Why do we celebrate July 4th as Independence Day, the birth of the United States?
There is plenty of historical debate on the subject.
Valerie Strauss, an education blogger for the Washington Post tackles the subject in an interesting read this week.
July 2, 1776 was the day that the Second Continental Congress, while meeting in Philadelphia, voted to approve a resolution for independence from Britain. However the Declaration of Independence, written by Thomas Jefferson, wasn’t adopted until July 4, 1776.
Furthermore, scholars contend that other arguments could be made about the birthdate of the nation based on when signatures of the founding fathers were actually completed. Hint: it didn’t happen in one signing ceremony as John Trumbull’s capitol rotunda painting depicts.
John Hancock, who was the president of the Continental Congress, signed first, right in the middle of the area for signatures. The last delegate to sign, according to the National Archives, is believed to be Thomas McKean of Delaware, some time in 1777.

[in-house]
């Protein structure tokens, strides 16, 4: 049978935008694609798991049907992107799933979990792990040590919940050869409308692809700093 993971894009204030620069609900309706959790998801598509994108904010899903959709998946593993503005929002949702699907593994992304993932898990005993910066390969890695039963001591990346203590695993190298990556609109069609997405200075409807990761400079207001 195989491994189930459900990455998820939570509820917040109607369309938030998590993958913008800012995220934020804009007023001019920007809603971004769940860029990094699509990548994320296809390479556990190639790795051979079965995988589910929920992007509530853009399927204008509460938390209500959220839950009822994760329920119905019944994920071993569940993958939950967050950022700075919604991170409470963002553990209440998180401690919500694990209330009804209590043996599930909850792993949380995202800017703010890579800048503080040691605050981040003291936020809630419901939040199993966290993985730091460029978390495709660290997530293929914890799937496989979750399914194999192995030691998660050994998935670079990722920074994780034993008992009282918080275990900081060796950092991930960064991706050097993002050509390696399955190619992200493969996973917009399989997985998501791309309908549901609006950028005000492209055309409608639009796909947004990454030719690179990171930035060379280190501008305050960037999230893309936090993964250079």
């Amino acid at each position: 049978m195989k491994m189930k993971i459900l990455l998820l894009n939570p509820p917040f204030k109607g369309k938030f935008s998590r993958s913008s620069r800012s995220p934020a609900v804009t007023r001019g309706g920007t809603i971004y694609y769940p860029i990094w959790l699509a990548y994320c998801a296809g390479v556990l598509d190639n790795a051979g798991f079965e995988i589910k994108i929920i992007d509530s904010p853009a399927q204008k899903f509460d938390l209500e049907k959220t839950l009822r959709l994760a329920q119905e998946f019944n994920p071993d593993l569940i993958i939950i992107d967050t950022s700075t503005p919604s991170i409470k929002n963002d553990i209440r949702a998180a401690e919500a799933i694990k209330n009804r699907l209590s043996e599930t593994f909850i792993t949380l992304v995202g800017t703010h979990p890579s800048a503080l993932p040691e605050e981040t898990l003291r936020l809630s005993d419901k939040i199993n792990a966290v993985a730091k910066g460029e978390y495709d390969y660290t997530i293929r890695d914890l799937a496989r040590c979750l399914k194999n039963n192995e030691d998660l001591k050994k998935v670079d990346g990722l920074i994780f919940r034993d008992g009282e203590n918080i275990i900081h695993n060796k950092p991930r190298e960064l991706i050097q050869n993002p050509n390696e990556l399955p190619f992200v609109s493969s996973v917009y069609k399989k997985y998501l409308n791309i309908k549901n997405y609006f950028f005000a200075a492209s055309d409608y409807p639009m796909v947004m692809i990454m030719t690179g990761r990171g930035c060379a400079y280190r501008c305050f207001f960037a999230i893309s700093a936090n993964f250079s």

The city of Philadelphia, where the Declaration was signed, waited until July 8 to celebrate, with a parade and the firing of guns. The Continental Army under the leadership of George Washington didn’t learn about it until July 9.
Also of interest is the date when the British government learned the United States of America had declared its independence. Since it was pre-Twitter and pre-text messaging, it took several weeks longer – actually nearly two months – before England learned of the declaration.
Read the full post at this link.
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